Last year, The Brennan Center for Justice at NYU's Law School released a report
) detailing new, more restrictive state laws that affect voting rights and are likely to impact the outcome of the 2012 elections. The restrictions "fall most heavily on young, minority, and low-income voters, as well as on voters with disabilities." On August 3rd, 2012, they updated their analysis
with a pdf
of passed and pending State government legislation. Their conclusion: after a century in which the United States "expanded the franchise and knocked down myriad barriers to full electoral participation... that momentum [has] abruptly shifted." [more inside]
posted by zarq
on Aug 17, 2012 -
It's Election Day in America
, and as is so often the case in this fickle
land, the results of the 2010 midterm elections are up in the air. Although President Obama's party is expected to suffer significant losses, record numbers of districts remain competitive
, and even minute errors in polling could mean the difference between a historic Republican landslide
and an unexpectedly robust Democratic defense
. At stake are control of not just the Senate and House, but myriad state and local offices, many of which will play key roles in the dynamics of the 2012 presidential race -- and, more subtly but no less crucially, the once-in-a-decade congressional redistricting
process. Much uncertainty surrounds the behavior of the electorate -- how many will turn out, and how informed will they be? To help move those statistics in the right direction, look inside for voter guides, national and state fact checkers, and an assortment of other resources to keep tabs on as the results roll in. [more inside]
posted by Rhaomi
on Nov 2, 2010 -
A manual for electoral apocalypse
in America. Quite a bit's been written both on MeFi
and other places about how bad Diebold machines are. Rolling Stone wrote an article about election fraud in 2004 that was discussed here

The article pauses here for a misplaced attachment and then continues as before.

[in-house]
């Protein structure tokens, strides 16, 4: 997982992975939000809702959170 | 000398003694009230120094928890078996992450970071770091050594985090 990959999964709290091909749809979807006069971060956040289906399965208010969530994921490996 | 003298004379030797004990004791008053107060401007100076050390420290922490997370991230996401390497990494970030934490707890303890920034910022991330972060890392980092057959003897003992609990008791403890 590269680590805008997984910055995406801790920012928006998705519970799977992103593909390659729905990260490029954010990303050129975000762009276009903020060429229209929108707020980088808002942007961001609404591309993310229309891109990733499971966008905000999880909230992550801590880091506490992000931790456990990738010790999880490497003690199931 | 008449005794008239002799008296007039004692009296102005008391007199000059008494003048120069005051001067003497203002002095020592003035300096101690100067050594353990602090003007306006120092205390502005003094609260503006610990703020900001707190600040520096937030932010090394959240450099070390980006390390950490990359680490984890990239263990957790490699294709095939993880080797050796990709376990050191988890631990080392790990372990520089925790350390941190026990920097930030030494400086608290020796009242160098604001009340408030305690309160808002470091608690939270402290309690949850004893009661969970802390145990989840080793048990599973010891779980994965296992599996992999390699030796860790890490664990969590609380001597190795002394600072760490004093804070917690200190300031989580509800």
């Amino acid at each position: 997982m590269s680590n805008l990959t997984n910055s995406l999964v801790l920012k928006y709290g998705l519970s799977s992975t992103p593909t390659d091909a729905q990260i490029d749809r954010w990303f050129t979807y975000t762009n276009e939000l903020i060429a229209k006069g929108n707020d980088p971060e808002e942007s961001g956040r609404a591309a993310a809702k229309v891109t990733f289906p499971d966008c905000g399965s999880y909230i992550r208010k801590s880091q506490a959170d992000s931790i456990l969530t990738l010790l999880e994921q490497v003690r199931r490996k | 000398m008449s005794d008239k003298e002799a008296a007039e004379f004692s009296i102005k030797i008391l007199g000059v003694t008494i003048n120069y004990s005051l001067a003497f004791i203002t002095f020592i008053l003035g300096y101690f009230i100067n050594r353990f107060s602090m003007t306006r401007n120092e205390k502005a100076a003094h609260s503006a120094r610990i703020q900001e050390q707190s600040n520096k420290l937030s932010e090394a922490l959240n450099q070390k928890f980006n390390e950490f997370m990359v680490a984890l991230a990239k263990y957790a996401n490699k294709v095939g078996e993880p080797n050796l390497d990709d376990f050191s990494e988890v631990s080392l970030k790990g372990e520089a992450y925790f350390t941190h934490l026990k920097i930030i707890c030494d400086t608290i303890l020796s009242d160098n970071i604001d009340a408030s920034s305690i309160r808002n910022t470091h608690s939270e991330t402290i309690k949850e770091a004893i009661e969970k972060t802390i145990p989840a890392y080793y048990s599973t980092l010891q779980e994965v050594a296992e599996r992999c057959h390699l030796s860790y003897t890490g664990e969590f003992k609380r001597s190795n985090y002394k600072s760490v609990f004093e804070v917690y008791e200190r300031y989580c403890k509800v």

on MeFi. Tonight, Ars posted a very
thorough, very clear article about how we are completely screwed if we do not enact expensive, fundamental changes in how we handle elections in America. It's too late to do anything about the elections in a couple weeks, but perhaps steps can be taken to fix things before 2008...
posted by sparkletone
on Oct 25, 2006 -
Touch-screen errors led to loss of 4,400 ballots in North Carolina election.
posted by drezdn
on Dec 12, 2004 -
Was your voter registration form thick enough?
Ohio's republican secretary of state has issued an order (three days before the registration deadline) to throw out all voter registration forms printed on paper less then 80lb. Coincidence that dem-leaning areas have seen a 250% rise in voter registration, with tens of thousands of new voters in a race expected to be closer then FL 2000?
Oh yeah, the state sent out 40lb forms to those requesting them. Cute, huh.
posted by delmoi
on Sep 27, 2004 -
Is the GOP tampering with Florida elections?
The New York Times reports that State police officers have gone into the homes of elderly black voters in Orlando and interrogated them as part of an odd "investigation" that has frightened many voters, intimidated elderly volunteers and thrown a chill over efforts to get out the black vote in November.
Also, see here
Why do we even put up with this?
posted by black8
on Aug 16, 2004 -
Important expose and interview runs on Salon today.
"This evening the site the aritcle features is shut down.
As soon as we get that new server up we'll host the materials (yes, we have a copy) that Diebold doesn't want the public to see. Diebold cannot silence everyone. "
The links (2) for this piece can be found at URL given here.
"If you're not outraged you are not paying attention. "
, as usual, is both outraged and paying attention.
posted by Postroad
on Sep 24, 2003 -
The Chuck Hagel voting machine ownership story gets even scarier.
In today's Best of the Blogs, Jerry Bowles reveals more bizarre details about the Chuck Hagel/voting machine story, including the fact that the majority ownership stake in the voting machine company that counted Senator Hagel's upset victory in 1996 (and his reelection in 2002) is held by a man long associated with the radical organization Christian Reconstruction, which believes in overturning democracy and replacing it with a Christian theocracy. This is really weird and frightening stuff, if it checks out.
posted by mitsu
on Feb 5, 2003 -
Who Counts your Votes? This book published back in 1992